Kadlec v. Dorsey – 7/2/2010

July 9, 2010

Arizona Supreme Court Holds That the Mere Creation of a Roadway Easement Does Not Raise a Presumption That the Road Has Been Dedicated for Public Use.

Richard Turigliatto owned a parcel of land north of Tucson, which he split into three lots.  A dirt roadway ran across the lots, connecting the public roads on either side.  Turigliatto sold two of the lots, each time retaining an easement across them.  When he sold the third lot, he retained an ownership interest in the road.  The Dorseys eventually purchased one of the two lots subject to the easement.  The Kadlecs and the Howells (“Plaintiffs”) owned nearby property and had used the road.  They filed suit after the Dorseys blocked their access to the road, claiming that they had a prescriptive easement and the right to reasonable use of the roadway across the Dorseys’ property.

On cross-motions for summary judgment, the trial court ruled in favor of the Plaintiffs, but not on the grounds they had asserted.  Instead, the trial court said that Turigliatto’s original deed of the property affected a public dedication of the road because a roadway, “by its very nature invites public use unless the dedicator’s intent was otherwise.”

Division Two of the Court of Appeals affirmed in a divided opinion.  According to the majority, although a public dedication is ordinarily not presumed, dedication is presumed when an easement is a road.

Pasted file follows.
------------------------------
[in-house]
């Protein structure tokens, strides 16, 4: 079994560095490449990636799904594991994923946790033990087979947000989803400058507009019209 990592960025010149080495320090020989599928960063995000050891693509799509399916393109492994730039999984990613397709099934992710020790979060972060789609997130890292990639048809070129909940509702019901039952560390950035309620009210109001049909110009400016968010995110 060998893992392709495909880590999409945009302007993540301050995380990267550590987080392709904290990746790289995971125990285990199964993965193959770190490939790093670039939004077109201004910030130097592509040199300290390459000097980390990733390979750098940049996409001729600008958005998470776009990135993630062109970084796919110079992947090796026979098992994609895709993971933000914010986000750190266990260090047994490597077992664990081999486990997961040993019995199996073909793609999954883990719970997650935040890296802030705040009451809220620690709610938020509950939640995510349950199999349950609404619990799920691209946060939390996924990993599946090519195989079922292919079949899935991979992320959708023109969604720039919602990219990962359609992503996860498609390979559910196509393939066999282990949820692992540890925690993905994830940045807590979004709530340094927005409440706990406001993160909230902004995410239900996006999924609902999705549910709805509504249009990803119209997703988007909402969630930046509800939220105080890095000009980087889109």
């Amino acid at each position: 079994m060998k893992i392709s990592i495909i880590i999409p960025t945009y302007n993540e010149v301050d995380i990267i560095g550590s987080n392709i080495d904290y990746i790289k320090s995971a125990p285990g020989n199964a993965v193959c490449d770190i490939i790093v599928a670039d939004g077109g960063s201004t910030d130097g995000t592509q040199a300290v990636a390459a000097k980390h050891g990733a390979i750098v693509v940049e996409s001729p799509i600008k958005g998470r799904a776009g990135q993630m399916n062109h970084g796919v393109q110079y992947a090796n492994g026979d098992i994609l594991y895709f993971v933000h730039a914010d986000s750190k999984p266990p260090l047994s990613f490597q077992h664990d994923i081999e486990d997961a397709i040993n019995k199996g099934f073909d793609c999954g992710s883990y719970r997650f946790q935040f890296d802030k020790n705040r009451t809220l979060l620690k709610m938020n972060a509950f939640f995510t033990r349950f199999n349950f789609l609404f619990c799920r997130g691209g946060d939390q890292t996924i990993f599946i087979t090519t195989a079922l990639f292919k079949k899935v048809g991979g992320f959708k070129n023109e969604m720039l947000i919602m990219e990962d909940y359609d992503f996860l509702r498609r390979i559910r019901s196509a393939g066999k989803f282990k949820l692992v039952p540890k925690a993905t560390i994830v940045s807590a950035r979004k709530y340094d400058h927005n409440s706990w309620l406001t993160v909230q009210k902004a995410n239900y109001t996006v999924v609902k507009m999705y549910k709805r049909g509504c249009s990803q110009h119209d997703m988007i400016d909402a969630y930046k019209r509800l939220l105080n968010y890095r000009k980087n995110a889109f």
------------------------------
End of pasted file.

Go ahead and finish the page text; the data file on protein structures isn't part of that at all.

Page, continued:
Judge Brammer dissented, pointing to a long line of Arizona cases running contrary to the majority’s opinion.

The Supreme Court reversed the trial court and the Court of Appeals.  First, the Court noted that a public dedication requires both the owner’s offer to dedicate the land and the general public’s acceptance.  And, according to Arizona case law, dedication cannot be presumed and the presumption of intent to dedicate arises only if that intent is “clearly shown by the owner’s acts and declarations.”  The Court of Appeals was incorrect that that presumption changes merely because an easement is a road.

The Court also noted that under the Restatement (Third) of Property:  Servitudes § 2.5, the burden of proof is on the party asserting public dedication, and that party must come forward with affirmative evidence.  In this case, the Plaintiffs did not identify any facts allowing the inference that Turigliatto had intended a public dedication.  The Court, therefore, reversed the summary judgment in favor of the Plaintiffs and remanded, noting that its opinion did not resolve the Plaintiffs’ claim that they had a prescriptive easement over the Dorseys’ property.

PRACTICE NOTE:  The Dorseys’ requested attorneys’ fees, but because the Plaintiffs’ claim for prescriptive easement rights remained unresolved by the Court’s opinion, it declined to award fees pending further proceedings in the trial court.

Justice Ryan authored the Court’s unanimous opinion.